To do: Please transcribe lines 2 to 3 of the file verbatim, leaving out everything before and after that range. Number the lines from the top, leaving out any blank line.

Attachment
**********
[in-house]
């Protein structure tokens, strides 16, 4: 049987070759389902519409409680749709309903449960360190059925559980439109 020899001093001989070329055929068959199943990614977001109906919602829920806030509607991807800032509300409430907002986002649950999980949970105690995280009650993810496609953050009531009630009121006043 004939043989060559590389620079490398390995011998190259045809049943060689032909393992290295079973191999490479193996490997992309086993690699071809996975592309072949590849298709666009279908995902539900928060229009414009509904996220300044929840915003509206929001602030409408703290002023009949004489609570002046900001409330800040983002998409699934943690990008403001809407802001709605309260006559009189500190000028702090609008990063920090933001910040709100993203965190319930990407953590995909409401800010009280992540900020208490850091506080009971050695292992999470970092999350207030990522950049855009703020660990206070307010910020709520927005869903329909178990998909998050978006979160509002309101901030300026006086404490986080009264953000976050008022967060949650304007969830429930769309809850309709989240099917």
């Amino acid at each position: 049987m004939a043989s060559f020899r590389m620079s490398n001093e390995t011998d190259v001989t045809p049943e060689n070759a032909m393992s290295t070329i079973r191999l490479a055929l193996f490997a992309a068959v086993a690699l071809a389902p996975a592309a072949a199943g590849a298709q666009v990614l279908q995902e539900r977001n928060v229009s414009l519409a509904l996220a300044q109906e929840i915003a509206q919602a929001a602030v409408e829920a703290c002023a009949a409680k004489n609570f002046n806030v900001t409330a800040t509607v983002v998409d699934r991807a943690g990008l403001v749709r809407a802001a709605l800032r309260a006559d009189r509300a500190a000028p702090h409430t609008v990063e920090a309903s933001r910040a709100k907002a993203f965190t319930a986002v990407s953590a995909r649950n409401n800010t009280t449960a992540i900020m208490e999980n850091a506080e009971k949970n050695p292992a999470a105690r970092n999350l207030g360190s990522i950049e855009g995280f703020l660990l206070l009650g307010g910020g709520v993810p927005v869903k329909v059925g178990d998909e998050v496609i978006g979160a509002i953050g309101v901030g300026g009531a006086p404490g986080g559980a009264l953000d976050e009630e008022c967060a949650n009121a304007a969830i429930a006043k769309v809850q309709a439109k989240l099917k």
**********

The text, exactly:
């Protein structure tokens, strides 16, 4: 049987070759389902519409409680749709309903449960360190059925559980439109 020899001093001989070329055929068959199943990614977001109906919602829920806030509607991807800032509300409430907002986002649950999980949970105690995280009650993810496609953050009531009630009121006043 004939043989060559590389620079490398390995011998190259045809049943060689032909393992290295079973191999490479193996490997992309086993690699071809996975592309072949590849298709666009279908995902539900928060229009414009509904996220300044929840915003509206929001602030409408703290002023009949004489609570002046900001409330800040983002998409699934943690990008403001809407802001709605309260006559009189500190000028702090609008990063920090933001910040709100993203965190319930990407953590995909409401800010009280992540900020208490850091506080009971050695292992999470970092999350207030990522950049855009703020660990206070307010910020709520927005869903329909178990998909998050978006979160509002309101901030300026006086404490986080009264953000976050008022967060949650304007969830429930769309809850309709989240099917």
């Amino acid at each position: 049987m004939a043989s060559f020899r590389m620079s490398n001093e390995t011998d190259v001989t045809p049943e060689n070759a032909m393992s290295t070329i079973r191999l490479a055929l193996f490997a992309a068959v086993a690699l071809a389902p996975a592309a072949a199943g590849a298709q666009v990614l279908q995902e539900r977001n928060v229009s414009l519409a509904l996220a300044q109906e929840i915003a509206q919602a929001a602030v409408e829920a703290c002023a009949a409680k004489n609570f002046n806030v900001t409330a800040t509607v983002v998409d699934r991807a943690g990008l403001v749709r809407a802001a709605l800032r309260a006559d009189r509300a500190a000028p702090h409430t609008v990063e920090a309903s933001r910040a709100k907002a993203f965190t319930a986002v990407s953590a995909r649950n409401n800010t009280t449960a992540i900020m208490e999980n850091a506080e009971k949970n050695p292992a999470a105690r970092n999350l207030g360190s990522i950049e855009g995280f703020l660990l206070l009650g307010g910020g709520v993810p927005v869903k329909v059925g178990d998909e998050v496609i978006g979160a509002i953050g309101v901030g300026g009531a006086p404490g986080g559980a009264l953000d976050e009630e008022c967060a949650n009121a304007a969830i429930a006043k769309v809850q309709a439109k989240l099917k």